Tristan da Cunha | Tristan da Cunha

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Losing Blueprint Records

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United States - Mass. - Boston

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Rock: Math Rock Rock: Progressive Rock Moods: Mood: Quirky
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Tristan da Cunha

by Tristan da Cunha

Somewhere, halfway over the gaping chasm between pleasant harmony and abject chaos, stand three tightrope walkers hell-bent on perplexing you even as you shake your boo-tay. Calling all spazz kids: the number on your dance card is up.
Genre: Rock: Math Rock
Release Date: 

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  Song Share Time Download
1. Jesus Marches With A Little Spider
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3:12 album only
2. Re: Maeve (Everybody Knows)
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5:05 album only
3. Song Number Three
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3:43 album only
4. Little White Sneakers
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3:58 album only
5. Too Many Boats
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2:31 album only
6. Post-Adolescent Philosophy
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3:12 album only
7. Narcosynthesis
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6:01 album only
8. World Without End
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4:01 album only


Album Notes
Crazed math-rock from a Boston trio evokes everyone from the Fall to the Dismemberment Plan to Superchunk. Tristan da Cunha plays an angular festival of forced-march riffs, tromping up and down terrain that changes with every measure. They build a psychotic, strobe-lighted disco where dancers fall to the ground in exhausted frenzy after trying to dance to misshapen but insistent beats. They can't help but bust stuff up, even in the slower songs, but they're using space-age radar guns, not brute force, to wreak havoc.

Most of the tracks pit the vocalist's mad spoken-word rants over the fractalized anarchy of guitar, drums and bass. Cuts like "Jesus Marches with a Little Spider" and "Too Many Boats" have a disturbing internal logic that doesn't quite map to the real world. It's a little like Mark E. Smith might sound if he hired Superchunk for a backing band and told them to put one to three extra beats in every measure.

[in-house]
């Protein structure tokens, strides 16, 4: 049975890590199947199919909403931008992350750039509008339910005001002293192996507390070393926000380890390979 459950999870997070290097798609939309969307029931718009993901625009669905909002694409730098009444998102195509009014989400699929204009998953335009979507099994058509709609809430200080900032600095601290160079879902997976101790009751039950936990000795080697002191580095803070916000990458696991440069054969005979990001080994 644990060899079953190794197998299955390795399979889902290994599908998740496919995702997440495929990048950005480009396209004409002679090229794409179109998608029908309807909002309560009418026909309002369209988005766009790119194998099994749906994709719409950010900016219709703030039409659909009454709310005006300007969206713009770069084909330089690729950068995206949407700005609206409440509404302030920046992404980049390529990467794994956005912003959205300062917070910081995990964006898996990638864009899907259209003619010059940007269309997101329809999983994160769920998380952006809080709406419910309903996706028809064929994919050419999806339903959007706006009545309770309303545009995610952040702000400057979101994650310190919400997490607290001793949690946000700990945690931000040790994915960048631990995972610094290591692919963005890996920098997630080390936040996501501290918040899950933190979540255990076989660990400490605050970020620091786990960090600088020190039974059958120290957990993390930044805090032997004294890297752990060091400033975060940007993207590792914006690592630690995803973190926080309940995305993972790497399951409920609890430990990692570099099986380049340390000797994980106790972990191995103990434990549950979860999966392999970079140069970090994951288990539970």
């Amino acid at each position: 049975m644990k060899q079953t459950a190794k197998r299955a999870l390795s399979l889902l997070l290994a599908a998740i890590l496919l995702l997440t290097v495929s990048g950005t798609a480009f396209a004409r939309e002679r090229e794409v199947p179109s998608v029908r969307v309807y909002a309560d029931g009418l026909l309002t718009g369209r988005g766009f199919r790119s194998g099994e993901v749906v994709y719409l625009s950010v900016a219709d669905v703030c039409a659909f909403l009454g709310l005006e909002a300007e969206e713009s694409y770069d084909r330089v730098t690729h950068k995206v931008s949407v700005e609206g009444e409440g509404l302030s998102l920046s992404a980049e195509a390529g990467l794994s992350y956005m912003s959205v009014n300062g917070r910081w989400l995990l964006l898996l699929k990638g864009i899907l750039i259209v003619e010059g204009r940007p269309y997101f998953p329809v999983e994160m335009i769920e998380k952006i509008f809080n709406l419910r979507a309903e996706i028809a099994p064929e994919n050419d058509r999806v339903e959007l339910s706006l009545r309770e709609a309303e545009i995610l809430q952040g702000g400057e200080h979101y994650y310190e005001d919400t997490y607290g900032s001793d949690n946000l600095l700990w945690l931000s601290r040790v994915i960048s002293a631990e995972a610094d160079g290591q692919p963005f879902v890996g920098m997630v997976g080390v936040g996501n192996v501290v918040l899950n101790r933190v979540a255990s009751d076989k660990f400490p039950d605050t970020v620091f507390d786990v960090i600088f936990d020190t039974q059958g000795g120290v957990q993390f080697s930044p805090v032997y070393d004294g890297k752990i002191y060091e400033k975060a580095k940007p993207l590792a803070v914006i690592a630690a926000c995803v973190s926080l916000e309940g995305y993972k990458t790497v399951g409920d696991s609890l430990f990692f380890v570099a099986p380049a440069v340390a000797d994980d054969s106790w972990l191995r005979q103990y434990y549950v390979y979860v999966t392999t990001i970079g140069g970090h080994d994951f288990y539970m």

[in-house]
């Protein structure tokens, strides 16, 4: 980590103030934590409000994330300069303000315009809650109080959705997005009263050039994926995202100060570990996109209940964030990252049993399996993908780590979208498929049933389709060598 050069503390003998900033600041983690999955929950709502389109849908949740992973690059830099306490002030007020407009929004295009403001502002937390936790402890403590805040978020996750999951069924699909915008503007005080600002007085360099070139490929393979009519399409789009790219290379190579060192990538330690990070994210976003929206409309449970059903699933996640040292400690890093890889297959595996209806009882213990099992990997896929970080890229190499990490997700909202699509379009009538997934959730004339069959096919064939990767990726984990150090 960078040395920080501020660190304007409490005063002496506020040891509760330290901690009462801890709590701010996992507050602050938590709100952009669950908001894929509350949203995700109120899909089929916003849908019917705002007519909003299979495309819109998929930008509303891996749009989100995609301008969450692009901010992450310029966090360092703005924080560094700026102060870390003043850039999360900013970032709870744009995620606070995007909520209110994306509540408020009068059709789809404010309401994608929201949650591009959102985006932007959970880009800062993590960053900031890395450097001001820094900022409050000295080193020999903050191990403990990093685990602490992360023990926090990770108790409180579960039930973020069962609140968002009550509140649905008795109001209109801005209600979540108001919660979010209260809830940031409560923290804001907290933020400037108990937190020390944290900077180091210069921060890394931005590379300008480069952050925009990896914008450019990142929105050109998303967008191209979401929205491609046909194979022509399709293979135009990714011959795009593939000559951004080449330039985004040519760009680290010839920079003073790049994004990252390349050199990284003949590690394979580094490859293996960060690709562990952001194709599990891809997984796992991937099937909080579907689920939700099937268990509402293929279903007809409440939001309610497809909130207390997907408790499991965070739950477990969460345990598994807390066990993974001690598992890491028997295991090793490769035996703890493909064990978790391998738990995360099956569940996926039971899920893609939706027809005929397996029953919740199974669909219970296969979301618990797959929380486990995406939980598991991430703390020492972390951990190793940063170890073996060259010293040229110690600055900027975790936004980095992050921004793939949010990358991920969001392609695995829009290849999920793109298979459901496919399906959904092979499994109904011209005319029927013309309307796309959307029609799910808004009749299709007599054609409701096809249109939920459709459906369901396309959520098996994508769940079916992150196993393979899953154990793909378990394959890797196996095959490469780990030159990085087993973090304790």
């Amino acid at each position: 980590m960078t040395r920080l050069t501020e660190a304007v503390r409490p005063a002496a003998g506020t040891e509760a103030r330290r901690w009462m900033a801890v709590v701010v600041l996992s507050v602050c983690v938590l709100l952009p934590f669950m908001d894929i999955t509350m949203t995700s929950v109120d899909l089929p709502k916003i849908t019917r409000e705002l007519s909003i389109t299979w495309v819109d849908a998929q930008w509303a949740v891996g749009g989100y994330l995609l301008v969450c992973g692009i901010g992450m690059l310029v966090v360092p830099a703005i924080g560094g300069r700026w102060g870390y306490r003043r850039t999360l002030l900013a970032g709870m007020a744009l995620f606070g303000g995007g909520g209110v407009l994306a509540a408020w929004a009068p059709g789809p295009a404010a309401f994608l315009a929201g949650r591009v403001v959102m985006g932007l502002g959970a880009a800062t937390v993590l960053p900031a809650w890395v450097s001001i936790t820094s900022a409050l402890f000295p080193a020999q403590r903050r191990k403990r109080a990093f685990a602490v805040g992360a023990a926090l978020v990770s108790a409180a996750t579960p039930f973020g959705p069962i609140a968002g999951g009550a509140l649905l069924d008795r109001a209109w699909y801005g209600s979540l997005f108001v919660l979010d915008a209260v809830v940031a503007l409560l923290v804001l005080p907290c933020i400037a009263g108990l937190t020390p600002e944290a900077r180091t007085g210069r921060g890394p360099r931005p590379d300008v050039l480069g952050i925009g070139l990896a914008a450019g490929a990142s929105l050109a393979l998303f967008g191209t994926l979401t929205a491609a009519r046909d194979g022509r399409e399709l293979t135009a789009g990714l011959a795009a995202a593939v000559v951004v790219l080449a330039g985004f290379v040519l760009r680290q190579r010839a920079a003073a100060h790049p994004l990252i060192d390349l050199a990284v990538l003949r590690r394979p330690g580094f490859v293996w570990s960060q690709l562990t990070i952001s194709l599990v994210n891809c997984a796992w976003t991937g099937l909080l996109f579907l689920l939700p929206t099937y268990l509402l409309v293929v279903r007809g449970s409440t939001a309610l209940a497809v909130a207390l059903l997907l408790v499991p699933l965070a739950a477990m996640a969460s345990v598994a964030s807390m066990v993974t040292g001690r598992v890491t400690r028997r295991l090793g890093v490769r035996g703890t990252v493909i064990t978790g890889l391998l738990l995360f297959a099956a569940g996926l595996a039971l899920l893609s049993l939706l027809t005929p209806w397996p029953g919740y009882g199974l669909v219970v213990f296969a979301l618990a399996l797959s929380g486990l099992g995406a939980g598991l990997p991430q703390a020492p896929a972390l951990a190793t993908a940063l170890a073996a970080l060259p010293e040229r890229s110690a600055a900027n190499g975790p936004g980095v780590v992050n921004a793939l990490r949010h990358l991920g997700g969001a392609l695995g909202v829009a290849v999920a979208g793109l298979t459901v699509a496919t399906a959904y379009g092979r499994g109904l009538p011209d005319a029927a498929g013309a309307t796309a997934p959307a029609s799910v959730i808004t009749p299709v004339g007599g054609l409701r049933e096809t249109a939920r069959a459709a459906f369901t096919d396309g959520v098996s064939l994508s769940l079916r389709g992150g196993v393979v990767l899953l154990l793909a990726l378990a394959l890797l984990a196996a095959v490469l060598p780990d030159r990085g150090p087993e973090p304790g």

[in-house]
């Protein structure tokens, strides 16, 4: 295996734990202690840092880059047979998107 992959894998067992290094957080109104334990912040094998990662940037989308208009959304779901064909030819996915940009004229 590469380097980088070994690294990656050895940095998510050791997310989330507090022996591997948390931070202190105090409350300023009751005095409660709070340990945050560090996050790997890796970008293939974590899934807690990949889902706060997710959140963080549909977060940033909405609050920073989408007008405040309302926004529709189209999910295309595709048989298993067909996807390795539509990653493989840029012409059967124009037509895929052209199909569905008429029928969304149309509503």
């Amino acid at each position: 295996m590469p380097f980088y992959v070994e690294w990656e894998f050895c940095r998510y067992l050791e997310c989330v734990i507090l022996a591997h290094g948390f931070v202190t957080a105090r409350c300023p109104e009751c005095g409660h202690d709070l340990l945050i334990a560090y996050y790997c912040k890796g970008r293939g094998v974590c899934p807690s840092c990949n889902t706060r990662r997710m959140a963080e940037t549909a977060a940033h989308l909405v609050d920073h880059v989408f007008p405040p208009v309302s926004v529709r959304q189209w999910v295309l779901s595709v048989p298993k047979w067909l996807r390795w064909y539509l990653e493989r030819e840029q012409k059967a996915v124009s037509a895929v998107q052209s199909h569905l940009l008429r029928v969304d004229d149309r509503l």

The best tracks -- standouts include "Song Number Three", "Little White Sneakers" and "Narcosynthesis" -- are the more melodic ones, blending occasionally-syrupy harmonies with the bracing acerbity of off-balance drums and odd lyrics. "Little White Sneakers", for instance, contains an extended section where the singer repeatings the phrase "I'll push you off the mat", which makes it a song about either wrestling or some kind of weird sexual ritual -- or maybe, god help us, a little of both. Similarly, "Re: Maeve (Everybody Knows)", despite its quiet, fairly lyric opening, soon degenerates (or blossoms, depending on how you look at things) into a fast rant of "Everybody knows / The French make the best music / Everybody knows / The Swiss make the best chocolate..." The whole thing is bizarrely compelling, because the singer barks out these lines like they are crucial information, the kind of thing we will run into real trouble without knowing.

This is dance music from a parallel universe. This is poetry fresh out of an insane asylum. This is rock and roll filtered through a prism into extraterrestrial rainbows. This is not a test. This is Tristan da Cunha.

-- Jennifer Kelly, Splendid E-Zine


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